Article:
In the end, for all its nod towards historical authenticity, so much has been bled out of the Arthurian legends that King Arthur is more an historical spectacle than it ever is a film about King Arthur. One of the key elements of the Arthurian legends, for instance, is the love triangle where Lancelot woos Guinevere away from Arthur and how their infidelity causes Arthur’s kingship to fall inwards. Here all Lancelot does is throw a few intent-laden looks in Guinevere’s direction but is then killed off before Arthur and Guinevere even get married.
The greatest contrast can perhaps be seen in the fact that, while the dramatic thrust of the film is Arthur declaring his independence from Rome and a big battle where he overcomes the Saxon hordes despite being massively outnumbered, such scenes or even any equivalent thereof do not even appear in the Arthurian legends. What we have is a film that pays lip service to telling the historical story of King Arthur, but only appropriates the names of Arthur, Guinevere, Merlin et al to mount a standard historical spectacle.
Director Antoine Fuqua, known for the acclaimed Training Day (2001), the Bruce Willis flop Tears of the Sun (2003) and subsequent works like Shooter (2007), Brooklyn’s Finest (2009), Olympus Has Fallen (2013), The Equalizer (2014) and The Magnificent Seven (2016), does a fair job with the machinery of big-budget spectacle. Especially good is one of the battle scenes with Arthur and half-a-dozen others defending themselves against a horde of Saxons in the middle of an iced-over river.
Clive Owen has a handsome leading-man quality but is an actor who works better in a much more intimate film than this and here only walks around with his beagle-like good looks drooping melancholically, giving the impression he would be a lot happier being somewhere else. Keira Knightley, an attention-grabbing sensation in Jerry Bruckheimer’s Pirates of the Caribbean, strides with intensity but is not given a much to do – the romance, for instance, is a surprisingly low key element of the film. The show is fairly much stolen by Ray Winstone’s rough diamond comic relief and by Stellan Skarsgård as the brooding Saxon leader.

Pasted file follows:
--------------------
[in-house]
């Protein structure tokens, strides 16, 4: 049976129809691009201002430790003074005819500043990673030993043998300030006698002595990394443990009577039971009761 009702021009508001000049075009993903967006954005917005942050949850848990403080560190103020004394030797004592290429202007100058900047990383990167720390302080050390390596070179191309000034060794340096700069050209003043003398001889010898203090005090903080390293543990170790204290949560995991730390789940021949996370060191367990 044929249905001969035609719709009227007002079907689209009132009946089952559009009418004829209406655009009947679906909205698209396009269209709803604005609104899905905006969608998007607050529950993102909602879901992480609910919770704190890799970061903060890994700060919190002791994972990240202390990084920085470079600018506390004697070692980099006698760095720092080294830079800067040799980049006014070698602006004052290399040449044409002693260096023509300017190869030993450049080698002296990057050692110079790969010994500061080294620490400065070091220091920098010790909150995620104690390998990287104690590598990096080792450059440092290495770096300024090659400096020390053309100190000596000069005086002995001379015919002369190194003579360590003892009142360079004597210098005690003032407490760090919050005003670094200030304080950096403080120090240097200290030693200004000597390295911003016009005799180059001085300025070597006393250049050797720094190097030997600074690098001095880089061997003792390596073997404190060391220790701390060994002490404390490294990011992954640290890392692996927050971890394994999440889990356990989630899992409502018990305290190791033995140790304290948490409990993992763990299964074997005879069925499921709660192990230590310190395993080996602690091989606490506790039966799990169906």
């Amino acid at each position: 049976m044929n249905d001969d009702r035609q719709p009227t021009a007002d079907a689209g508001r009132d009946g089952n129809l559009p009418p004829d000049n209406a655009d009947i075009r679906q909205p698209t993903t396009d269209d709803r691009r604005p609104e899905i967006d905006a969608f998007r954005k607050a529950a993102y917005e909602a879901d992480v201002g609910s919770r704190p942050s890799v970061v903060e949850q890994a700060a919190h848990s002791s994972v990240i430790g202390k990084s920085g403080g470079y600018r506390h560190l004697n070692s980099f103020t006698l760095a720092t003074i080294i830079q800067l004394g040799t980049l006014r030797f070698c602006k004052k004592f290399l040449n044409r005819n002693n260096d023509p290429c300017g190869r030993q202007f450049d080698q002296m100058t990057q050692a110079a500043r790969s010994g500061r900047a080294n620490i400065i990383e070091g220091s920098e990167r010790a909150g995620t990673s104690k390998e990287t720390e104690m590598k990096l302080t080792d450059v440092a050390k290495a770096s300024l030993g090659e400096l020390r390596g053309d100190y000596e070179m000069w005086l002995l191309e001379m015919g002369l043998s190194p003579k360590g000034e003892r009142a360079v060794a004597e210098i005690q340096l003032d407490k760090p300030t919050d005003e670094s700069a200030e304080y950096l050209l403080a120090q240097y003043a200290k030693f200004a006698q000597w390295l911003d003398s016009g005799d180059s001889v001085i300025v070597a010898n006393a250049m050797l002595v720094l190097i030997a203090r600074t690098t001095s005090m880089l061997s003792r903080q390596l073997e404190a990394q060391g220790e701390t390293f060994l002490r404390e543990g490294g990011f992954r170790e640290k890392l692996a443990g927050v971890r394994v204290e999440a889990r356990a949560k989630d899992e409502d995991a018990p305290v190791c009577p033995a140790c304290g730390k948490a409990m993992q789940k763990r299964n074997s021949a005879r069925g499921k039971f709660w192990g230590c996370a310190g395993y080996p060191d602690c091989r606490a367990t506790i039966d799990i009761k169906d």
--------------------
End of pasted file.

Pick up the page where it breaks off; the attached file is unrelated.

Other versions of the legend of King Arthur are:– a Three Stooges spoof Squareheads of the Round Table (1948); the Cinemascope historical adventure, Knights of the Round Table (1954); the live-action tv series The Adventures of Sir Lancelot (1956-7); Cornel Wilde’s Lancelot and Guinevere (1963); the Disney animated version with cute animals, The Sword in the Stone (1963); the comic cartoon series Arthur and the Square Knights of the Round Table (1966); the big budget musical, Camelot (1967); Robert Bresson’s deconstructed Lancelot du Lac (1974); King Arthur, The Young Warlord (1975); the absurdist comedy send-up, Monty Python and the Holy Grail (1975); the arthouse Perceval Le Gallois (1977); the tv series The Legend of King Arthur (1979); the German tv series Merlin (1980); the dreary TV mini-series Arthur the King/Merlin and the Sword (1981); the superb Excalibur (1981), the finest screen version of the Arthurian story to date; the Wagnerian opera Parsifal (1982); the tv series Merlin of the Crystal Cave (1991); the animated tv series King Arthur and the Knights of Justice (1992-3); a modern updating, October the 32nd/Merlin (1992); Arthur’s Departure (1994) about time travellers attempting to snatch King Arthur; First Knight (1995), which retells the story as a non-fantastical romance; Kids of the Round Table (1995), a children’s version that retells it in schoolyard terms; Lancelot, Guardian of Time (1997) with a time-travelling Lancelot; the tv mini-series Merlin (1998) and its original sequel Merlin’s Apprentice (2006); the tv movie Merlin (1998) with Jason Connery as the young wizard; the animated Quest for Camelot (1998), which concerned the daughter of one of the Knights of the Round Table; The Excalibur Kid (1999) in which a child is transported back in time to Arthur’s court; Merlin: The Return (1999) in which Arthur and the knights are revived in the present; the tv mini-series The Mists of Avalon (2001), which tells the story from the perspective of the women; The Last Legion (2007), an historical spectacular that acts as a prequel to the Arthurian saga; the tv series Merlin/The Adventures of Merlin (2008-12); Merlin and the Book of Beasts (2008); the tv series Camelot (2011); King Arthur: Excalbur Rising (2017)Guy Ritchie’s big-budget King Arthur: Legend of the Sword (2017) starring Charlie Hunnam; and The Asylum’s mockbuster King Arthur and the Knights of the Round Table (2017), which places the Knight of the Round Table in the present-day. Other variants include the lowbrow comedy foil of Mark Twain’s A Connecticut Yankee in King Arthur’s Court (1889), filmed variously in 1921, 1931, 1949, 1979 and 1989. Parts of the myth have turned up in various films and particularly tv series – Merlin (played by Ringo Starr) as an advisor to various Famous Monsters in Son of Dracula (1974); The Round Table turned up in an episode of Robin of Sherwood (1983-6); Merlin and Lancelot appeared in the present day in an episode of The Twilight Zone (1985-7); the Doctor Who (1963-9) episode Battlefield (1989) attempted a science-fictional retelling, while Transformers: The Last Knight (2017) revealed the Knights of the Round Table were Transformers; and various series have played the myth out in various futuristic settings – against a post-holocaust dictatorship in Knights of God (1987) and as a puppet space opera in Space Knights (1989).